How will the US Election Impact the Fine Wine Industry?

US voters and political animals of all stripes are nervously/eagerly examining every potential outcome of one of the tensest US elections of recent times but what effect could the outcome have on the fine wine market and tariffs placed on European wines?

Last year the current incumbent of the Oval Office, President Trump, embarked on a trade war with the European Union over subsidies given to Airbus, part of his ‘America First policy’, while the EU hit back pointing to beneficial subsidies the US had given to Boeing.

Both sides began placing tariffs on a wide assortment of products, with the US imposing tariffs on US$7.5 billion worth of EU goods – including wine, spirits and liqueurs – as result of this dispute.

Currently, still wine (not over 14% ABV) made in France, Germany, Spain and the UK transported in containers of two litres or less; Scotch whisky; single malt whiskey from Northern Ireland; and liqueurs made in Germany, Ireland, Italy, Spain and the UK that are exported to the US are subject to 25% import tariffs.

An additional spat with France over taxes paid by American digital companies based in France earlier this year threatened to see the tariffs on French wines increased to 100% but this did not transpire in the end.

This has undoubtedly had an impact on the fine wine market. Italy is a country whose wines, principally from Tuscany and Piedmont, have been gaining in momentum for some time now but with Italian wines exempted from the tariffs imposed last year their trade has really taken off.

Liv-ex’s regional indices show the Italy 100 (tracking 10 of the most traded Italian labels on its platform) is up 4.2% over the last year, the second best-performing index over that period and 4.6% on the year-to-date.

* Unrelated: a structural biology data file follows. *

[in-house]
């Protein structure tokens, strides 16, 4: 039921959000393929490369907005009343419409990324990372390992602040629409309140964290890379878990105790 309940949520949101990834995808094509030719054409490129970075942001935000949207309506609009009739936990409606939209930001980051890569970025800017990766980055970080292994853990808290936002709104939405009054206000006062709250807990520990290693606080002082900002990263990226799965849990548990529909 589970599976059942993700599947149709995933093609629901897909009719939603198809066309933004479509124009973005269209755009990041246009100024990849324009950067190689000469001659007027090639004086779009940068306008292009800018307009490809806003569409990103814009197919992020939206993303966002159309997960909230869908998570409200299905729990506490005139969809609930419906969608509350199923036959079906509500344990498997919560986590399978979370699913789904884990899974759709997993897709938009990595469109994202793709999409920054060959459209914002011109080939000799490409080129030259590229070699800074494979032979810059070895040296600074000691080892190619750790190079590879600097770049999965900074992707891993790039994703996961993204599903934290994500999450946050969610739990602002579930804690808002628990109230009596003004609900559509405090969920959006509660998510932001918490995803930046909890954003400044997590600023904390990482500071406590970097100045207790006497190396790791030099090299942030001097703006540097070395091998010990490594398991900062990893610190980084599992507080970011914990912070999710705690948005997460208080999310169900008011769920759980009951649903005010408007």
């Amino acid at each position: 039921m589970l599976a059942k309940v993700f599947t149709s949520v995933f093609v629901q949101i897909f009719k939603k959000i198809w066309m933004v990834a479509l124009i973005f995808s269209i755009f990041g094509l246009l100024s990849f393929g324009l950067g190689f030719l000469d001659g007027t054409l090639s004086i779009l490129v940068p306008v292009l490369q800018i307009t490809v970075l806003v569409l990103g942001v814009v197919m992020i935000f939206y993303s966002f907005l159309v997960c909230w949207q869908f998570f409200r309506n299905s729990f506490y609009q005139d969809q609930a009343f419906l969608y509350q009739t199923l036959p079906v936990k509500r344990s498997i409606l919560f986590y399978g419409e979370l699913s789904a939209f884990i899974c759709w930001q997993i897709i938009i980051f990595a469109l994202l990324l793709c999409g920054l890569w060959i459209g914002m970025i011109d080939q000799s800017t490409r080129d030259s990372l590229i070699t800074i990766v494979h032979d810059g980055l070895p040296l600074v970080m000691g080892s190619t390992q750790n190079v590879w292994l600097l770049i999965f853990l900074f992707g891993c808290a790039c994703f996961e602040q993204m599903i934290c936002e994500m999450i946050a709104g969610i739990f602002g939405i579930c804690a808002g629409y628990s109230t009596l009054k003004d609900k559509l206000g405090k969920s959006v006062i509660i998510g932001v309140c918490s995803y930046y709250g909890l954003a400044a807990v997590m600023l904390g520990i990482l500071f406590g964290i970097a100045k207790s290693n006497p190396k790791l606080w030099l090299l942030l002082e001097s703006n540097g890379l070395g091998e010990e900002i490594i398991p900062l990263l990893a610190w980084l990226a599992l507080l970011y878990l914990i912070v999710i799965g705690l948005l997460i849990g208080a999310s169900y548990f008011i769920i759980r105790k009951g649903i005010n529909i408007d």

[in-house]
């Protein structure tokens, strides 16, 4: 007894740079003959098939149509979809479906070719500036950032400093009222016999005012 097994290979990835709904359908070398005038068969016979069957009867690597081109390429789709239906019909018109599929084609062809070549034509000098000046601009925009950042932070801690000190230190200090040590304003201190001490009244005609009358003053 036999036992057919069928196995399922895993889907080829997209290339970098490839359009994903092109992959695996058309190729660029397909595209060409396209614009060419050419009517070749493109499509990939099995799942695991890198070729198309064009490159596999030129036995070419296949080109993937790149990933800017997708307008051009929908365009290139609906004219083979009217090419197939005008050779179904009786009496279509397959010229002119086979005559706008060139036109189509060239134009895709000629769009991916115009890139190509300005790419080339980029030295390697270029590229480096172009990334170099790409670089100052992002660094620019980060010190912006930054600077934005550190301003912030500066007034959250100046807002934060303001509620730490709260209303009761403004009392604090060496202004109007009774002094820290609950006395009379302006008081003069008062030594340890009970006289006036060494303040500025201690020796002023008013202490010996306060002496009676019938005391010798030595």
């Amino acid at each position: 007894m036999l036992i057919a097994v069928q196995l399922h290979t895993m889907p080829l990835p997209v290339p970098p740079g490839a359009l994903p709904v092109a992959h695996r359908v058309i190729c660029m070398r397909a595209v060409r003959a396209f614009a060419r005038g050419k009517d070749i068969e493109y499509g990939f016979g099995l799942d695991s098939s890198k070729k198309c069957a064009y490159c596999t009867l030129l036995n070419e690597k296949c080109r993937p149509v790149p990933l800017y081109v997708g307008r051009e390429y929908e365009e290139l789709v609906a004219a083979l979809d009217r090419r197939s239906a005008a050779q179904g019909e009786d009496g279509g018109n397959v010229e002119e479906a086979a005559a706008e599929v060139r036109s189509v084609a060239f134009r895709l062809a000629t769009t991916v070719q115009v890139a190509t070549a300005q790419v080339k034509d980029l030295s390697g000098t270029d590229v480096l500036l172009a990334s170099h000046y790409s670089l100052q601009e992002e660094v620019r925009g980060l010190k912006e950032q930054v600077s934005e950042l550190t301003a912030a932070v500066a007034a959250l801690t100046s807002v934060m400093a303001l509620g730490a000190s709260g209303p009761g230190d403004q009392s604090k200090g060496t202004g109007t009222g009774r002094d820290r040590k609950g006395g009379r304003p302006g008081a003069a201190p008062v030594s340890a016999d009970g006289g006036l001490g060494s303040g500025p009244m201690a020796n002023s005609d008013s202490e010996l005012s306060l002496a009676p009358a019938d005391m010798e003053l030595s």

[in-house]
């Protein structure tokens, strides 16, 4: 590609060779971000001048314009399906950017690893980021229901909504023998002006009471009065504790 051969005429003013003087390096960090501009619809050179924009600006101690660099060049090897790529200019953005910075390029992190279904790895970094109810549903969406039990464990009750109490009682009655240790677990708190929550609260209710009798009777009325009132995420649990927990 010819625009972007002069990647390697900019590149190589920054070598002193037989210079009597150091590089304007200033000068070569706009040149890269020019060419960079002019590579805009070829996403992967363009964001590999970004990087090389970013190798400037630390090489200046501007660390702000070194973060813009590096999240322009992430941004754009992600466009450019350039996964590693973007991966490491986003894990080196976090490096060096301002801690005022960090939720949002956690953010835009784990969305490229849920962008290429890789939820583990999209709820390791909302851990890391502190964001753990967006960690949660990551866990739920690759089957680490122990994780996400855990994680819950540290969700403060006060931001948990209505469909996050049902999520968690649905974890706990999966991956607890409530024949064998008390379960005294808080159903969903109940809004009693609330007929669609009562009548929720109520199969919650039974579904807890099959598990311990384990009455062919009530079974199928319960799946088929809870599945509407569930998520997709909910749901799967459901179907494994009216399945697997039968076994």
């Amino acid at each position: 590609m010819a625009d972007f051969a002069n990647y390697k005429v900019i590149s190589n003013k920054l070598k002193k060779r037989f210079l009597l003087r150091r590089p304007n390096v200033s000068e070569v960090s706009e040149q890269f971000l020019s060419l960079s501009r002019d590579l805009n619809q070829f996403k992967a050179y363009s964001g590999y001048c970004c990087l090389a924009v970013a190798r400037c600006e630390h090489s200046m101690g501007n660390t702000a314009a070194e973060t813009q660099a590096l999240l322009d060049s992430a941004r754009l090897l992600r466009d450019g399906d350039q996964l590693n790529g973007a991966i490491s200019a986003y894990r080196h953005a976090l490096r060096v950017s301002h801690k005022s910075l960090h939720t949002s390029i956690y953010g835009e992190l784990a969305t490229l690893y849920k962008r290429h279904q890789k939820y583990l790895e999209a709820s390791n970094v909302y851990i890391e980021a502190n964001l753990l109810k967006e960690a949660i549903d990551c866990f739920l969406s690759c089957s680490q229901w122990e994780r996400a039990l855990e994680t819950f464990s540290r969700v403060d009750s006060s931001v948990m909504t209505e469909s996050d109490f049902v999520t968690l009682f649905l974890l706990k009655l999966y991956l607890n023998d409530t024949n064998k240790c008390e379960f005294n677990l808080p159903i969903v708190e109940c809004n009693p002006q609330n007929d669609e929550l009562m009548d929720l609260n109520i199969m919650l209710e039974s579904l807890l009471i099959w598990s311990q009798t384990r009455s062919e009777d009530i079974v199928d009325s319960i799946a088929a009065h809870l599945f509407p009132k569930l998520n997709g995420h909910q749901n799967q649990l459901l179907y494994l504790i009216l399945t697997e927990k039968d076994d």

Is all of this trade coming from the US? No, the UK is also getting a taste for Italian wines but it’s no coincidence that Italian vino, for which the US has long been a major market, is exempt from these taxes and now surging.

The same is true of Champagne, which was also exempt from extra tariffs. The Champagne 50 index on Liv-ex is the best-performing over the last year and year-to-date (up 6.5% and 6.8% respectively), again this is part of a long-building momentum for this category as a result of a steadily broadening market and not at all purely down to a sudden influx of US buyers.

There has also been increased activity for US wines on the Liv-ex platform in recent months. Towards the end of last month the Exchange reported increased activity for the latest release of Opus One as well as a variety of Napa labels from the 2013 vintage. October was also the best month ever for American wines traded by value on the platform.

It’s not that US buyers have shied away from staples such as Bordeaux and Burgundy completely. US auctioneers are still seeing pretty healthy prices for these wines consigned at auctions but these are wines already in the United States and so not subjected to tariffs.

Likewise Château Palmer’s recent re-release of its remaining 2010 vintage stocks actually attracted a fair amount of interest in the States, so tariffs have not killed trade in French wines dead by any means – it’s just restricted it to those with greater means. And when a bottle of Domaine de la Romanée-Conti is, on average, now 10 times more than a bottle of first growth claret, what’s 25%?